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Finger-tip biosensor for the on-site selective detection of cocaine (APTADRU)

Research project BR/314/PI/APTADRU (Research action BR)


Persons :

  • Dr.  VAN DURME Filip - Institut National de Criminalistique et de Criminologie (INCC)
    Coordinator of the project
    Financed belgian partner
    Duration: 15/12/2014-15/3/2017
  • Dr.  DE WAEL Karolien - Universiteit Antwerpen (UA)
    Financed belgian partner
    Duration: 15/12/2014-15/3/2017

Description :

PROJECT DESCRIPTION

Context
Cocaine is one of the most abundant drugs of abuse entering Belgium, both for local consumption and for distribution all around Europe. Being important points of entry, the Belgian customs service in the harbour of Antwerp and police and customs in Brussels National Airport are very keen to monitor passing cargo, luggage and people for the presence of drugs. An on-site screening by means of color tests based on cobalt thiocyanate is commonly used, but these tests are difficult to interpret and unreliable, with false positive results leading to economic damage for companies moving legal cargo and the unauthorized arrest of innocent people, and false negative results leading to the passing of illegal goods. A more reliable and user-friendly approach is required to perform these screening tests and to replace the outdated color tests.


Objectives
The final objective of this project is to develop a portable, reliable sensor device for cocaine, which is designed for effective and efficient use by customs and police services in the field. A fingertip sensor was firstly proposed as the main design. The selectivity of the sensor needs to be significantly better compared to the color tests by using a combination of electrochemical techniques and aptamers as bio recognition elements.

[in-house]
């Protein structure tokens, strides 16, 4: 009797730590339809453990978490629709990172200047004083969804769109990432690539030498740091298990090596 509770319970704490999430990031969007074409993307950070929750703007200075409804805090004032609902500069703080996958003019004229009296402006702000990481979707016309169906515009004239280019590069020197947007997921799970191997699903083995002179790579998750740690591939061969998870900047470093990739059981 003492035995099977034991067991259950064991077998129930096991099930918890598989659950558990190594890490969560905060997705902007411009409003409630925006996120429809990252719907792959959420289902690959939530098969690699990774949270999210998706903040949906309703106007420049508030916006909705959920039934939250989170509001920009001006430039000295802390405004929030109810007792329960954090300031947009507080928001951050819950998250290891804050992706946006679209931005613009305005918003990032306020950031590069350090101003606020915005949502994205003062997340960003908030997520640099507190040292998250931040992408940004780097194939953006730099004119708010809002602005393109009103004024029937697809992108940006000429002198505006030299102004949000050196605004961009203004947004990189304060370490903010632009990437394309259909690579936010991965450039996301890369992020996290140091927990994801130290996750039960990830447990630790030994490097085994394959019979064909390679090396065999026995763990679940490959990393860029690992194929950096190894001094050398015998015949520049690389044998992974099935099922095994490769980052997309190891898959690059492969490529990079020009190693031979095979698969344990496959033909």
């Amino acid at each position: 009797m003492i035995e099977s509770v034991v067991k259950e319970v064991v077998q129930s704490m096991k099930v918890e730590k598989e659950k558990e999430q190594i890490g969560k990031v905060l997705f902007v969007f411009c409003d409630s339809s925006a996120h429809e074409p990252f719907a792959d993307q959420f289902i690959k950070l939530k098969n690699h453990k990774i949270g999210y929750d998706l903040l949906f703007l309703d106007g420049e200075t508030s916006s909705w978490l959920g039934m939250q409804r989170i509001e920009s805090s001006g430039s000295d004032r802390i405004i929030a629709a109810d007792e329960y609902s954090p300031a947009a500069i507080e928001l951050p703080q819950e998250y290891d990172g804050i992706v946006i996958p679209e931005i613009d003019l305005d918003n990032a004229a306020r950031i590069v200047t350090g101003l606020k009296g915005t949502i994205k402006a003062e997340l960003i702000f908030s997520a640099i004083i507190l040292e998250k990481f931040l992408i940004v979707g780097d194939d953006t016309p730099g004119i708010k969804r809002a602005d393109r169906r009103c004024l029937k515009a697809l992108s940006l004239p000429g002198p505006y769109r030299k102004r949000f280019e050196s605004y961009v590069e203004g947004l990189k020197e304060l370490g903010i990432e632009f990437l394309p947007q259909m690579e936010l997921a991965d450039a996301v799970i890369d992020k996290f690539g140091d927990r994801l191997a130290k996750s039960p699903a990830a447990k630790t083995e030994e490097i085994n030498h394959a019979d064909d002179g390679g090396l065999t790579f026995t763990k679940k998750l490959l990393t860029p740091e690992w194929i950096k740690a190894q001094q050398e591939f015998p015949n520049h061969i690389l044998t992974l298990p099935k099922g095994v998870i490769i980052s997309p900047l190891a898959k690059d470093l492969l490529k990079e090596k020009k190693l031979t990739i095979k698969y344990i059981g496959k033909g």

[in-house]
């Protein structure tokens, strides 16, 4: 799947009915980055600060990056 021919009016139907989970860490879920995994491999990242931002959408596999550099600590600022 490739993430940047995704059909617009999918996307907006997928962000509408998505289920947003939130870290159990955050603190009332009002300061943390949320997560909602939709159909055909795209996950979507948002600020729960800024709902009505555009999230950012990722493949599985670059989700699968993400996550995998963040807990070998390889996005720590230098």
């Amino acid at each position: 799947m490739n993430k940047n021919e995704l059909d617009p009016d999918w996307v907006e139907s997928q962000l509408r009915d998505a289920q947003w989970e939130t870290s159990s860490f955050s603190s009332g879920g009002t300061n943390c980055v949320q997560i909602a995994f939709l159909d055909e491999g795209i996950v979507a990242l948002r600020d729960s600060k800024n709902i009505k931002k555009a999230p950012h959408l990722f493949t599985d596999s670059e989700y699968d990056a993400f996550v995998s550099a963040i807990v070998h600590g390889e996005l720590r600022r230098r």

Conclusions
Square wave voltammetry was successfully used as an electrochemical alternative for the on-site detection of cocaine. By using a small, portable potentiostat and disposable graphite screen printed electrodes, on-site detection of cocaine street samples could be easily obtained. To build in selectivity into the sensor, a cocaine specific aptamer 38-GC was successfully selected by performing potentiometric titration measurements and built into the sensor by immobilizing the aptamers to the electrode surface in polysilane films. The enrichment of cocaine near the electrode surface for increased selectivity was obtained in this way, but other ways for increasing the selectivity were also explored and in the end more successful. Therefore, the initial proposal of a glove sensor was abandoned since the direct detection of powders in a gel matrix had a slight drawback on the kinetics of the voltammetric measurements. A new approach was developed for the detection of solutions instead, with extra attention going to minimalizing the sample preparation procedure. Varying measurement conditions like the pH of the measurement solution, using single or double scan voltammetry and preconditioning of the electrodes prior to measurements led to a defined three-step method capable of determining the presence of cocaine in a large dataset of powder samples (357) with an accuracy of 96.9 %. In comparison to the color tests, the accuracy was drastically improved and the newly developed electrochemical method also has the benefits that the cutting agents could be detected as well, while the weaknesses of the color test were eliminated in the new method.
In addition, an Android application was developed which enables the end users to automatically detect cocaine without extensive data analysis procedures, generating a simple ‘positive’ or ‘negative’ output after a measurement, for quick determination of the presence of cocaine. The developed method was presented to and discussed with potential end users on multiple occasions, with the most important ones the customs at the Port of Antwerp and Brussels Airport. The most important findings from this project were also shared on multiple (inter)national conferences and symposia, as well as in three A1 scientific journals, among which Analytical Chemistry (IF: 6.320) and Chemical Science (IF: 8.668). The promising results obtained in APTADRU resulted to the application of multiple follow-up projects, that were also approved, showing the potential of the obtained detection strategy. A small market study at the end of this project shows the promising prospects for developing a commercial device which is able to replace the color tests.


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